The Bill currently states that RCAs will last for five years at which point they can be renewed. However the bill also says that RCAs can be revoked before the five years are up.

The Bill also states that in order to designate an area a 'rent control area', Local Authorities will have to consult with "persons who appear to [the govt] to represent the interests of tenants and landlords under relevant tenancies of properties in the proposed rent control area." This highlights for tenants the importance of organising in our neighbourhoods and cities as local authorities must consult with them in order to implement the legislation. If we are not organised in areas, there is a high chance landlords will be able to heavily sway the conversation.

An important part of the Bill for tenants and an important victory that we need to push to ensure is included in the final legislation, is that when landlords register, they will be required to state how much they are renting their property out for as well as how much the previous tenants were paying; how many rooms are in the property and surface area. They will also be fined £1,000 for not providing the information. This is great for tenants as it will ensure greater transparency in the rental sector and ensure that tenants have the means to be able to challenge unfair rent increases. That said, the fine of £1,000 is very low when we consider that it could mean that they are unlawfully charging hundreds of pounds more in rent than they should be able to.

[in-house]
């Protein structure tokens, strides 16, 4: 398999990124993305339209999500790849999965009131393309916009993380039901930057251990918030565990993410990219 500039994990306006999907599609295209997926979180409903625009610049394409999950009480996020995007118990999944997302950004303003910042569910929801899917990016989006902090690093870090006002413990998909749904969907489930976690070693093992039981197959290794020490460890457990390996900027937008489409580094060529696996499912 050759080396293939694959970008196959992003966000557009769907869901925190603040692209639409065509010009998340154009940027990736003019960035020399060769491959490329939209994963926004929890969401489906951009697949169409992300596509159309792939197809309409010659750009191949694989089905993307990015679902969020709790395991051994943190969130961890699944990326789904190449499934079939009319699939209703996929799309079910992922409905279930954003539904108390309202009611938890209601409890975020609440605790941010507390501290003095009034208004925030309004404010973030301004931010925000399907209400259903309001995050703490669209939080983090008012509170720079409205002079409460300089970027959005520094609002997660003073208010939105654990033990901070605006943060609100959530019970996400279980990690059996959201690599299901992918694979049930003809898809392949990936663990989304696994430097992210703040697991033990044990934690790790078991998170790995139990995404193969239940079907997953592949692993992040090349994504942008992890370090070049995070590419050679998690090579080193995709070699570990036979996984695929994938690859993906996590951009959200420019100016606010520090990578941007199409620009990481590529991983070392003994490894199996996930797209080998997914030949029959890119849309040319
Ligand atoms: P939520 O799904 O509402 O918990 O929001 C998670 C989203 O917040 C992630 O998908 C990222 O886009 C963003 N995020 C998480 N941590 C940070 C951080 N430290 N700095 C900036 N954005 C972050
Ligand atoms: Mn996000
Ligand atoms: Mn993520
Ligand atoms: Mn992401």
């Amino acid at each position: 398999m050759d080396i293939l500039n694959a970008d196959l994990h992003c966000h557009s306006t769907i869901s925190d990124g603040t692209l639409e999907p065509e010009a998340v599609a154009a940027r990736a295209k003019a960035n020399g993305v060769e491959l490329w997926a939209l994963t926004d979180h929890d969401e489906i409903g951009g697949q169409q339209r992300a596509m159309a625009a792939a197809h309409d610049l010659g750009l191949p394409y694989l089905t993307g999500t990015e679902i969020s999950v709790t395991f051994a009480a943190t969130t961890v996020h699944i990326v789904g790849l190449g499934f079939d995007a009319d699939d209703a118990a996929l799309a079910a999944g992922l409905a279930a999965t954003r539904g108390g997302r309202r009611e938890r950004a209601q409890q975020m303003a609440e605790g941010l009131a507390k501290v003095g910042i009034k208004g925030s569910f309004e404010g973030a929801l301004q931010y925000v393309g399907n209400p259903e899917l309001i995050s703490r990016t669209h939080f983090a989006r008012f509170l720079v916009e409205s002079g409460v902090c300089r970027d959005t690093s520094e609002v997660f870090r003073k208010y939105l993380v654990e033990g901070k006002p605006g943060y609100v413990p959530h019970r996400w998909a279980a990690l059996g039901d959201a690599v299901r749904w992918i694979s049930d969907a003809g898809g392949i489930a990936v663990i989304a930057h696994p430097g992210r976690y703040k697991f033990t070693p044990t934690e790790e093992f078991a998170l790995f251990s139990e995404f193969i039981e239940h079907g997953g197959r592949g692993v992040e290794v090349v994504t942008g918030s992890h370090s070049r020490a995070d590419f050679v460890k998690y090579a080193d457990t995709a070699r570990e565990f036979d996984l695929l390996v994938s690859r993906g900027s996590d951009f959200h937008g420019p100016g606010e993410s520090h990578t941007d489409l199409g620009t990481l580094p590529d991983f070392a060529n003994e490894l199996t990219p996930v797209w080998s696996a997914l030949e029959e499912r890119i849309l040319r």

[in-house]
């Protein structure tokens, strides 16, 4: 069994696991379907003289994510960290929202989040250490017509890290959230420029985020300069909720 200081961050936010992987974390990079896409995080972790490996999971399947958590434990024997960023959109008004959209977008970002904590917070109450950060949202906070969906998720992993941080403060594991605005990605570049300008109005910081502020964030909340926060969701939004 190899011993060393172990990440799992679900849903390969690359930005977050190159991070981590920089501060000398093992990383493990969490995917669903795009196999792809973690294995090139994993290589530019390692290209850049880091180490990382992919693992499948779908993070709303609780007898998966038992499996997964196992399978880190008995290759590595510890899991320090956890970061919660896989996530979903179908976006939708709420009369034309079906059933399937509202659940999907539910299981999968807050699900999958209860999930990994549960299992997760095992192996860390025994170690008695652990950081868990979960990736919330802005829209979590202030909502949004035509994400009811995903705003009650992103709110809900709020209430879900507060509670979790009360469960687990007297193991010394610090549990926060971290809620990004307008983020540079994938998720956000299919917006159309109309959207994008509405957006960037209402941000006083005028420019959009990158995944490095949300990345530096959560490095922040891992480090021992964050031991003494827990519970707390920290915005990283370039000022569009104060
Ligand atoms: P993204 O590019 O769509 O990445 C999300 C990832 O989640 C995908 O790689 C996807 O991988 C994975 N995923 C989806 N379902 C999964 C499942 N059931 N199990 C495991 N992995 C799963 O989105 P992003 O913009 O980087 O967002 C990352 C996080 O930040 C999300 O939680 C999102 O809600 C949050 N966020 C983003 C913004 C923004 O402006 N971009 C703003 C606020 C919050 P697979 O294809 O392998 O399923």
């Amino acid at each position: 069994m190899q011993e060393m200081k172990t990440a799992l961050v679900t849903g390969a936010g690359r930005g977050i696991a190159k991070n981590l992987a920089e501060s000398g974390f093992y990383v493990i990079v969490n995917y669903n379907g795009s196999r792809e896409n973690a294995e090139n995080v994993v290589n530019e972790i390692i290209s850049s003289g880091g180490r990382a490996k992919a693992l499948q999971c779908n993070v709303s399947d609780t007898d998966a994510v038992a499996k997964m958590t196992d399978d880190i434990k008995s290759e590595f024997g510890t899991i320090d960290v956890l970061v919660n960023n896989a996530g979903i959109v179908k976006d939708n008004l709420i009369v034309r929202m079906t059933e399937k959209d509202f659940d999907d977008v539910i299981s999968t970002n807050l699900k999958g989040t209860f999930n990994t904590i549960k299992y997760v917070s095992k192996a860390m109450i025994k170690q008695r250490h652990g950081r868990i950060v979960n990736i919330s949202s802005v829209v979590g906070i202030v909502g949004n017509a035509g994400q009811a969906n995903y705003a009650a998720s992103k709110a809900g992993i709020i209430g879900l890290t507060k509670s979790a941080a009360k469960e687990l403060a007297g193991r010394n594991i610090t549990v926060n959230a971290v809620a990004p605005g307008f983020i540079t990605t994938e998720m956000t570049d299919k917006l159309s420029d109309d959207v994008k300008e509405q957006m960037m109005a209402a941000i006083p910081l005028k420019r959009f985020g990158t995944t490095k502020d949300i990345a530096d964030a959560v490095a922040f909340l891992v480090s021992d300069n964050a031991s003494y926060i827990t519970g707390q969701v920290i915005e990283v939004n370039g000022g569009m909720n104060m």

Another great win for tenants is the provisions on joint tenancies. In RCAs, landlords won't be able to increase rents between tenancies and will only be able to increase rents once a year as controls will be tied to the property not the tenancy. This is incredibly important. Throughout the rent cap (and now after the rent cap), landlords were able to exploit loopholes in the legislation as the rent caps did not apply between tenancies. So if a tenant left a tenancy, this would spell the end of the tenancy for their flatmates too, enabling their landlord to hike up the rent. This also incentivised landlords to get rid of tenants in order to hike up rent. These provisions stop that from happening and state that rent can only be increased once every calendar year.  The legislation also states that a single tenant can leave the joint tenancy (great) and the tenancy won’t end for the other flatmates.